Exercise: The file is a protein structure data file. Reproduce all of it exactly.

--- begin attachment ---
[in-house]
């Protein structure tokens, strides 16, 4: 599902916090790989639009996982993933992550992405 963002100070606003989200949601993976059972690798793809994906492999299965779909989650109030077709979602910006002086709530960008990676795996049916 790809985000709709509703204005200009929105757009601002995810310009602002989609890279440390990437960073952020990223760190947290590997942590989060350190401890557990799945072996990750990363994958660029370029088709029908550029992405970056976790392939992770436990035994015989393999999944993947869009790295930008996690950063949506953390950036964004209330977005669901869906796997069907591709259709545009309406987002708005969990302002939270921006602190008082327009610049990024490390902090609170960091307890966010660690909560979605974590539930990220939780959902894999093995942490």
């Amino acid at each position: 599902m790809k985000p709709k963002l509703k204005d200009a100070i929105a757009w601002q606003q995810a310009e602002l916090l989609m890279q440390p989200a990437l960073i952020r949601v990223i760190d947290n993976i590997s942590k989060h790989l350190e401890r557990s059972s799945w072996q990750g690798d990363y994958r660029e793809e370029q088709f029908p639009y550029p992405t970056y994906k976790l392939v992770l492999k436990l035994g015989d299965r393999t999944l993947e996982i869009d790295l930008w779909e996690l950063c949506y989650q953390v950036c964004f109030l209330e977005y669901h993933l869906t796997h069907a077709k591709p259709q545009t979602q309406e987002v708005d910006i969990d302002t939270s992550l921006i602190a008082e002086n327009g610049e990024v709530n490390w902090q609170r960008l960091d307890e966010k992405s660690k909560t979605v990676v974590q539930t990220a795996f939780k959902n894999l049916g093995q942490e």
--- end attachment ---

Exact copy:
[in-house]
């Protein structure tokens, strides 16, 4: 599902916090790989639009996982993933992550992405 963002100070606003989200949601993976059972690798793809994906492999299965779909989650109030077709979602910006002086709530960008990676795996049916 790809985000709709509703204005200009929105757009601002995810310009602002989609890279440390990437960073952020990223760190947290590997942590989060350190401890557990799945072996990750990363994958660029370029088709029908550029992405970056976790392939992770436990035994015989393999999944993947869009790295930008996690950063949506953390950036964004209330977005669901869906796997069907591709259709545009309406987002708005969990302002939270921006602190008082327009610049990024490390902090609170960091307890966010660690909560979605974590539930990220939780959902894999093995942490």
């Amino acid at each position: 599902m790809k985000p709709k963002l509703k204005d200009a100070i929105a757009w601002q606003q995810a310009e602002l916090l989609m890279q440390p989200a990437l960073i952020r949601v990223i760190d947290n993976i590997s942590k989060h790989l350190e401890r557990s059972s799945w072996q990750g690798d990363y994958r660029e793809e370029q088709f029908p639009y550029p992405t970056y994906k976790l392939v992770l492999k436990l035994g015989d299965r393999t999944l993947e996982i869009d790295l930008w779909e996690l950063c949506y989650q953390v950036c964004f109030l209330e977005y669901h993933l869906t796997h069907a077709k591709p259709q545009t979602q309406e987002v708005d910006i969990d302002t939270s992550l921006i602190a008082e002086n327009g610049e990024v709530n490390w902090q609170r960008l960091d307890e966010k992405s660690k909560t979605v990676v974590q539930t990220a795996f939780k959902n894999l049916g093995q942490e």